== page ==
Reviews | Trump faces new threat: DOJ subpoenas targeting ‘stop theft’ money scam


Honest folks around Donald Trump have been hit with a wave of new subpoenas as part of the Justice Department’s investigation into efforts to nullify the election, The New York Times reports. Some appear to be aiming to probe his Save America PAC, which raised a huge pile of cash ostensibly to fight the “stolen” election, then funneled the spoils elsewhere.

This is surely one of the most reprehensible scams that the former president has perpetrated. And so, if it produces new legal vulnerabilities for Trump and his allies, well, it couldn’t happen to a better group of crooks.

About 40 ago new subpoenas, according to the Times, and some are aimed at probing efforts to appoint bogus presidential voters to prosecute Trump’s plot to thwart President Biden’s certification of victory. This is getting a lot of attention, as the Justice Department’s investigation into this particular scheme appears to be progressing in earnest.

But the Times also reports this:

For months, associates of Mr. Trump have received subpoenas related to other aspects of investigations into his efforts to cling to power. But in a new line of investigation, some of the latest subpoenas focus on the activities of the Save America Political Action Committee, the main political fundraising channel for Mr Trump since leaving office.

The Associated Press adds more, reporting that subpoenas were issued seeking “information about the political action committee’s fundraising practices.”

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This is interesting because Save America PAC’s “fundraising practices” seem to represent when the “big lie” turned into the “big scam” in spectacular fashion.

As documented by the House Select Committee on Jan. 6, Trump and his allies raised as much as $250 million with countless text messages and emails filled with lies about the 2020 election. were sent in the run-up to January 6, 2021, appealing for donations to an “official election defense fund.”

But this fund did not exist, the committee demonstrated. Much of the money went to the newly created Save America PAC, not “election litigation.” This PAC has donated millions to groups linked to top Trump advisers, the committee claimed, such as former White House chief of staff Mark Meadows.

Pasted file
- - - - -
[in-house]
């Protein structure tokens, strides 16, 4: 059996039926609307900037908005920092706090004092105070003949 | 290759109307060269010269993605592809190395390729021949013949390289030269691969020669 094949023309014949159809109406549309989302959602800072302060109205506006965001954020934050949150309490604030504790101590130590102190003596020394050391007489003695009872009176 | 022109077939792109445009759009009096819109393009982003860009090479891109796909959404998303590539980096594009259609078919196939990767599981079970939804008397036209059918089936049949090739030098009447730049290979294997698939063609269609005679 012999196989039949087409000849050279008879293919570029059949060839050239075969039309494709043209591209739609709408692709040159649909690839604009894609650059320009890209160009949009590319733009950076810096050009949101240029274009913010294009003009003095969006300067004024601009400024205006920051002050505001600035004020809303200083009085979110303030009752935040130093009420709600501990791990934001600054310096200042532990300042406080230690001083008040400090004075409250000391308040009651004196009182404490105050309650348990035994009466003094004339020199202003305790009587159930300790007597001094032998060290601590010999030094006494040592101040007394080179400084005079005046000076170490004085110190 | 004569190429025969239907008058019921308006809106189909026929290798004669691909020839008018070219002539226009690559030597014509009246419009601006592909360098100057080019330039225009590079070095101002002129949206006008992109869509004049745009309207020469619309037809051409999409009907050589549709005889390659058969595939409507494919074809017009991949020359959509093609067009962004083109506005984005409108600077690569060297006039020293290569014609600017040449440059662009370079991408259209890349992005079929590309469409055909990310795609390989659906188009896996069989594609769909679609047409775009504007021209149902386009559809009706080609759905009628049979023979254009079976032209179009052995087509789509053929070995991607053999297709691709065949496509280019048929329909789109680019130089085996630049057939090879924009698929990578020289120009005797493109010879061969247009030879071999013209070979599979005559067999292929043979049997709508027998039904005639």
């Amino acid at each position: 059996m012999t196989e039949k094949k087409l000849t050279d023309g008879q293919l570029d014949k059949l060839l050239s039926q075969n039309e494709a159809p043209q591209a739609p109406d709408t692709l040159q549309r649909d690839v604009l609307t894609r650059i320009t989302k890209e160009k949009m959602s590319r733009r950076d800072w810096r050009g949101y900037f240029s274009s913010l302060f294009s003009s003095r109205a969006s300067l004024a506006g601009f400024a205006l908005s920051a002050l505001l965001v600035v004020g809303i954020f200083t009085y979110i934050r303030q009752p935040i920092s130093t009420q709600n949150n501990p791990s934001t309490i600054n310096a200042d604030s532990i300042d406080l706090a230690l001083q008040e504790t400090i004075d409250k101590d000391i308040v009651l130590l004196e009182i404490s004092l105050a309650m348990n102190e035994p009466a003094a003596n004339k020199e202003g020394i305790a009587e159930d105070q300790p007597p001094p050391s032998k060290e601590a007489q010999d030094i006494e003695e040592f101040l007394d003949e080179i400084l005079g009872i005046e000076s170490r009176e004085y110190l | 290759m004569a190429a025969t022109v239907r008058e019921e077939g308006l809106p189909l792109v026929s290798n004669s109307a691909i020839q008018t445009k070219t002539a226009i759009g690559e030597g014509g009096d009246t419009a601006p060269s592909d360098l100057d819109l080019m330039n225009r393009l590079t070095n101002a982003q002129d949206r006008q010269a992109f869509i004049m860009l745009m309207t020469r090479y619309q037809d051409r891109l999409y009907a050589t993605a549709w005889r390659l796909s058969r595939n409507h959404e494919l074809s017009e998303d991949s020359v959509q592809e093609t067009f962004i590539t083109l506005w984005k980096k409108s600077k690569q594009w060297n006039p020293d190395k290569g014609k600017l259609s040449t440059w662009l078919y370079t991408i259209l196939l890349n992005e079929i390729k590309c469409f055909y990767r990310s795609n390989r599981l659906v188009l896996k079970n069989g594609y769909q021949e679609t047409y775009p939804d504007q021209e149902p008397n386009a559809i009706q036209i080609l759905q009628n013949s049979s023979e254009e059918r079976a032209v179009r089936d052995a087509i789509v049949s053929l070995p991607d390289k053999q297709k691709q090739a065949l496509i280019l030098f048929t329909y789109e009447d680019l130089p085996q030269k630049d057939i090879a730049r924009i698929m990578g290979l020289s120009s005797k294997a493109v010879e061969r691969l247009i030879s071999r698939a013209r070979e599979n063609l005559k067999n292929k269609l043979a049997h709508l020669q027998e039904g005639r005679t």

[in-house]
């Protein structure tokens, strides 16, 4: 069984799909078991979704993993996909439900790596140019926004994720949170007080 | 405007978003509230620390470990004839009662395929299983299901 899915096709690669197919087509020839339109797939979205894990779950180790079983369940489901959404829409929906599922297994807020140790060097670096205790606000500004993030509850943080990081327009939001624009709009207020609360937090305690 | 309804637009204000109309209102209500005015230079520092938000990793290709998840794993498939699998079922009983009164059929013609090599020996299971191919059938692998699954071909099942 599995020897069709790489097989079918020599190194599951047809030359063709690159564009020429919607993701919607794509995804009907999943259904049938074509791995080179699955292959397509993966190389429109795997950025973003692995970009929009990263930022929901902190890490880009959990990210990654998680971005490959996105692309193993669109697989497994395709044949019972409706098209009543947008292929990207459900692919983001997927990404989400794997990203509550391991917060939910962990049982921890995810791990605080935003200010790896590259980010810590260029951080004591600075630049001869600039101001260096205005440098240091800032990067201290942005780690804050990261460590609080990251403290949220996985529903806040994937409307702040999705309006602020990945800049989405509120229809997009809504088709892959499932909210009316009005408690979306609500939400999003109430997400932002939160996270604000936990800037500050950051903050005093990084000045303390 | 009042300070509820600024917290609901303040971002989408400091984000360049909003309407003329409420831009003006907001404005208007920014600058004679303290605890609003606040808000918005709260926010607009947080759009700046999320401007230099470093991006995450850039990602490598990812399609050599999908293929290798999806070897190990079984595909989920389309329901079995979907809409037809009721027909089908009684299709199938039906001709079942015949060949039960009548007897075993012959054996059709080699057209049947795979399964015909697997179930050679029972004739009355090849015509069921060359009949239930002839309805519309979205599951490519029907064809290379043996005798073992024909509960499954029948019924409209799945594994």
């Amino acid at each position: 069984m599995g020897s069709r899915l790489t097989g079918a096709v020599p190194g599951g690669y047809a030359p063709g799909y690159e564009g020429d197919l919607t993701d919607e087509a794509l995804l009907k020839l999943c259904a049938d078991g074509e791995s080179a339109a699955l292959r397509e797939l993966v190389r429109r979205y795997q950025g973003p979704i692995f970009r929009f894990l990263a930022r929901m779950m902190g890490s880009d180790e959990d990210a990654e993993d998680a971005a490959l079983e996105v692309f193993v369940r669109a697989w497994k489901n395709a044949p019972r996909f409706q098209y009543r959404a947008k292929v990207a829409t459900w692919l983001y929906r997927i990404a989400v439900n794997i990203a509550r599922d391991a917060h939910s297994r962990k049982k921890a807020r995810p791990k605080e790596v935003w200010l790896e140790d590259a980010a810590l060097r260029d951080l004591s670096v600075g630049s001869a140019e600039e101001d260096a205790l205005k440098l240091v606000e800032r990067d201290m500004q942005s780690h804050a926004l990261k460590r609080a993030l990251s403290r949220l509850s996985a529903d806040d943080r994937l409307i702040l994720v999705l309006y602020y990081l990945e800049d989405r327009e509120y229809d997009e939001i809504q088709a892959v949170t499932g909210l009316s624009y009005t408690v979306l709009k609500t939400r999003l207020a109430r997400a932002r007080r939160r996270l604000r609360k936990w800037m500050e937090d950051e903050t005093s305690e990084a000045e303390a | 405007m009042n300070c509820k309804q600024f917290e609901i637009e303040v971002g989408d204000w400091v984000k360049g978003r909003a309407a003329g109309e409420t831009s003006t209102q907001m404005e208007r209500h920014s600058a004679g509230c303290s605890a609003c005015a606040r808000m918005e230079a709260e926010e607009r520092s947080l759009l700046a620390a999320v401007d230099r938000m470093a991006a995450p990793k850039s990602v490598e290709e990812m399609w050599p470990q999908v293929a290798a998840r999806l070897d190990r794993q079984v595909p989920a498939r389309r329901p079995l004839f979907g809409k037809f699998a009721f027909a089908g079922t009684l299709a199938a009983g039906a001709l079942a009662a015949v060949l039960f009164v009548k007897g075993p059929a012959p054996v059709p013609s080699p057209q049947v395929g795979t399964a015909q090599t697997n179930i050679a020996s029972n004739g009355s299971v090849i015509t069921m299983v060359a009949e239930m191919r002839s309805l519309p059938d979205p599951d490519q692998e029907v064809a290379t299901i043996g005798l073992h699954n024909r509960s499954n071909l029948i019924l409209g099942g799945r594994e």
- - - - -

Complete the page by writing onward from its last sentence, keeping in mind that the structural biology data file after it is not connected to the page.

In short, Trump’s lies in 2020 didn’t just incite the Jan. 6 attack. They also raised extraordinary sums from people who were probably desperate for Trump’s loss and believed his lie that the election was stolen. two.

Barbara McQuade, a former U.S. attorney, points out that a Justice Department investigation into the scheme would likely rely on what the Jan. 6 committee learned. Federal prosecutors likely collected much of the same documentation.

If so, McQuade says, it could involve something like wire fraud, which requires the use of electronic communications.

“Proving fraud can sometimes be a pretty easy task,” McQuade told me. “All you have to show is that people raised money by representing a set of facts, knowing that those facts were wrong.”

McQuade described what those accusations might look like: “They said the election was stolen because they wanted to piss people off and get money out of them.” An alternative lie, McQuade said, could be that the money was raised with the promise to fight the “stolen” election, but was channeled for other purposes.

We don’t know who, specifically, might be targeted in such an investigation or to whom it might lead. But the Times says the subpoenas were issued to “a wide variety” of people around Trump, “from low-level aides to his most senior advisers.”

There is a certain clarity to this particular scam that the January 6 saga sometimes lacks. when they defend efforts to overturn the election, Trump propagandists have muddyed the waters by suggesting that he was content to exercise legal options that he thought were rightfully open to him.

But in the case of this fundraiser, the story might turn out to be much clearer: Trump and his advisers knew the election hadn’t been stolen from him, but lied relentlessly to say otherwise, apparently for the express purpose of getting people to send money which was not even used to “stop the flight”.

It is unclear whether this investigation, like others underway, will ever lead to charges. But either way, the revelations are politically damaging, in part because this scam is so easy to grasp and the disregard for its marks is so blatant.

Moreover, such probes also fueled the investigation the interest of the media. It’s already happening: An Associated Press expose digs into Save America’s PAC and documents sordid details of what was actually done with the “Stop Theft” loot:

Trump put the money to other uses. He funded dozens of rallies, paid staff and used the money to travel as he teased a presidential election scheduled for 2024.

Unfortunately, Trump’s use of the money for rallies while feigning toward a 2024 race makes it less likely that victims of the scam will blame him. They likely see the rallies as a way for Trump to retaliate against the stolen election — on their behalf — and view the possibility of another race as an exciting prospect, as a way to get revenge for it.

So many of Trump’s victims may never be the wiser. But the rest of the country surely will.

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